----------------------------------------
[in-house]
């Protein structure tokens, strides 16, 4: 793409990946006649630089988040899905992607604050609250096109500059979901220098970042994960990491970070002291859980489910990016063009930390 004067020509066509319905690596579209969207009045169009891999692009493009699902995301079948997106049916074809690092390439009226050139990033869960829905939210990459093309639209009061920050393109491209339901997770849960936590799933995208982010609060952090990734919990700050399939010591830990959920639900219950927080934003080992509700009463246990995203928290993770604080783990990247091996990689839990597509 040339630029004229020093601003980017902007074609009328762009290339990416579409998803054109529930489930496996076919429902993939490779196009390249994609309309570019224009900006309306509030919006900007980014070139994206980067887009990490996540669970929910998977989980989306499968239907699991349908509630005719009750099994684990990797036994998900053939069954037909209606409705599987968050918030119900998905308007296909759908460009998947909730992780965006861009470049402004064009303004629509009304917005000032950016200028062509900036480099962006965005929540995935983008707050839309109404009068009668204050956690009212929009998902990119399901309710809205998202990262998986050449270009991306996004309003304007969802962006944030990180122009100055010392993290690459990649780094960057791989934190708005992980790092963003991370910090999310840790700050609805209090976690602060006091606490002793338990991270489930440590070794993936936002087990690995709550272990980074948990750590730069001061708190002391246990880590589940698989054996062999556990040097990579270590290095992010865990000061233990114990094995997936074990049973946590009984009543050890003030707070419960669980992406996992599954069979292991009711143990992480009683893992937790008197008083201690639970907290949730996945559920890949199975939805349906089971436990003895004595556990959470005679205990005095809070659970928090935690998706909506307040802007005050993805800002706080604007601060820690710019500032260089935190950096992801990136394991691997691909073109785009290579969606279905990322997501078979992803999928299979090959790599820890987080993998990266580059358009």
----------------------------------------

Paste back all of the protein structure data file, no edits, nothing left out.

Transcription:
[in-house]
């Protein structure tokens, strides 16, 4: 793409990946006649630089988040899905992607604050609250096109500059979901220098970042994960990491970070002291859980489910990016063009930390 004067020509066509319905690596579209969207009045169009891999692009493009699902995301079948997106049916074809690092390439009226050139990033869960829905939210990459093309639209009061920050393109491209339901997770849960936590799933995208982010609060952090990734919990700050399939010591830990959920639900219950927080934003080992509700009463246990995203928290993770604080783990990247091996990689839990597509 040339630029004229020093601003980017902007074609009328762009290339990416579409998803054109529930489930496996076919429902993939490779196009390249994609309309570019224009900006309306509030919006900007980014070139994206980067887009990490996540669970929910998977989980989306499968239907699991349908509630005719009750099994684990990797036994998900053939069954037909209606409705599987968050918030119900998905308007296909759908460009998947909730992780965006861009470049402004064009303004629509009304917005000032950016200028062509900036480099962006965005929540995935983008707050839309109404009068009668204050956690009212929009998902990119399901309710809205998202990262998986050449270009991306996004309003304007969802962006944030990180122009100055010392993290690459990649780094960057791989934190708005992980790092963003991370910090999310840790700050609805209090976690602060006091606490002793338990991270489930440590070794993936936002087990690995709550272990980074948990750590730069001061708190002391246990880590589940698989054996062999556990040097990579270590290095992010865990000061233990114990094995997936074990049973946590009984009543050890003030707070419960669980992406996992599954069979292991009711143990992480009683893992937790008197008083201690639970907290949730996945559920890949199975939805349906089971436990003895004595556990959470005679205990005095809070659970928090935690998706909506307040802007005050993805800002706080604007601060820690710019500032260089935190950096992801990136394991691997691909073109785009290579969606279905990322997501078979992803999928299979090959790599820890987080993998990266580059358009």